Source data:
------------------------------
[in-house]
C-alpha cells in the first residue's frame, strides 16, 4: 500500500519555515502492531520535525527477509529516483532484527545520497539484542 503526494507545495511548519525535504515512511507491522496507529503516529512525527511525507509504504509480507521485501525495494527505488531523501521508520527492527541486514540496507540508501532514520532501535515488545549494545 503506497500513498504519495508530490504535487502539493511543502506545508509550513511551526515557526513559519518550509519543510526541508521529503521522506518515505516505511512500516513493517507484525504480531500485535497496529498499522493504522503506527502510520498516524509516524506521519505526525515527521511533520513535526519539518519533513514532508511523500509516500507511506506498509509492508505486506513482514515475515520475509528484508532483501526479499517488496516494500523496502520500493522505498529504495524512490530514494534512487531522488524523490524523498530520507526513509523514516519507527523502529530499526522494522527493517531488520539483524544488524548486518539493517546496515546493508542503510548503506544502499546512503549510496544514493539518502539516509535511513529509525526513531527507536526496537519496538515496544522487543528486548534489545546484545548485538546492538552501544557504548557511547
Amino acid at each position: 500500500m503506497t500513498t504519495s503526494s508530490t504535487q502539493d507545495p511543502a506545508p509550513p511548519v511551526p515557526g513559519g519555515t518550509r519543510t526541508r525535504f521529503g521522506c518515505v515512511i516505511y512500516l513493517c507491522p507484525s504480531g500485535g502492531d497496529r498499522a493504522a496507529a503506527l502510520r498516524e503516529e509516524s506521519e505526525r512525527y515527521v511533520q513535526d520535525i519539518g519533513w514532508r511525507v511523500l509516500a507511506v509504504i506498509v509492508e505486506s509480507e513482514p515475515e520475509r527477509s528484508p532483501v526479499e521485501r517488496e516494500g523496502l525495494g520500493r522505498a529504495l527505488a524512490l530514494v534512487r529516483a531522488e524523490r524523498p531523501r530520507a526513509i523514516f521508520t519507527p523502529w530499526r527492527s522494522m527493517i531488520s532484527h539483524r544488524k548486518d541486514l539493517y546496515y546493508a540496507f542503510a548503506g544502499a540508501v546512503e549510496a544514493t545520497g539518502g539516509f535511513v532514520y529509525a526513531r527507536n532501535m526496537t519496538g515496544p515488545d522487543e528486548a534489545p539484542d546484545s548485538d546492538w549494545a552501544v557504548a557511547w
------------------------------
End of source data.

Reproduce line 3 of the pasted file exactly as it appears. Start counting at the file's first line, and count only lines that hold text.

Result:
Amino acid at each position: 500500500m503506497t500513498t504519495s503526494s508530490t504535487q502539493d507545495p511543502a506545508p509550513p511548519v511551526p515557526g513559519g519555515t518550509r519543510t526541508r525535504f521529503g521522506c518515505v515512511i516505511y512500516l513493517c507491522p507484525s504480531g500485535g502492531d497496529r498499522a493504522a496507529a503506527l502510520r498516524e503516529e509516524s506521519e505526525r512525527y515527521v511533520q513535526d520535525i519539518g519533513w514532508r511525507v511523500l509516500a507511506v509504504i506498509v509492508e505486506s509480507e513482514p515475515e520475509r527477509s528484508p532483501v526479499e521485501r517488496e516494500g523496502l525495494g520500493r522505498a529504495l527505488a524512490l530514494v534512487r529516483a531522488e524523490r524523498p531523501r530520507a526513509i523514516f521508520t519507527p523502529w530499526r527492527s522494522m527493517i531488520s532484527h539483524r544488524k548486518d541486514l539493517y546496515y546493508a540496507f542503510a548503506g544502499a540508501v546512503e549510496a544514493t545520497g539518502g539516509f535511513v532514520y529509525a526513531r527507536n532501535m526496537t519496538g515496544p515488545d522487543e528486548a534489545p539484542d546484545s548485538d546492538w549494545a552501544v557504548a557511547w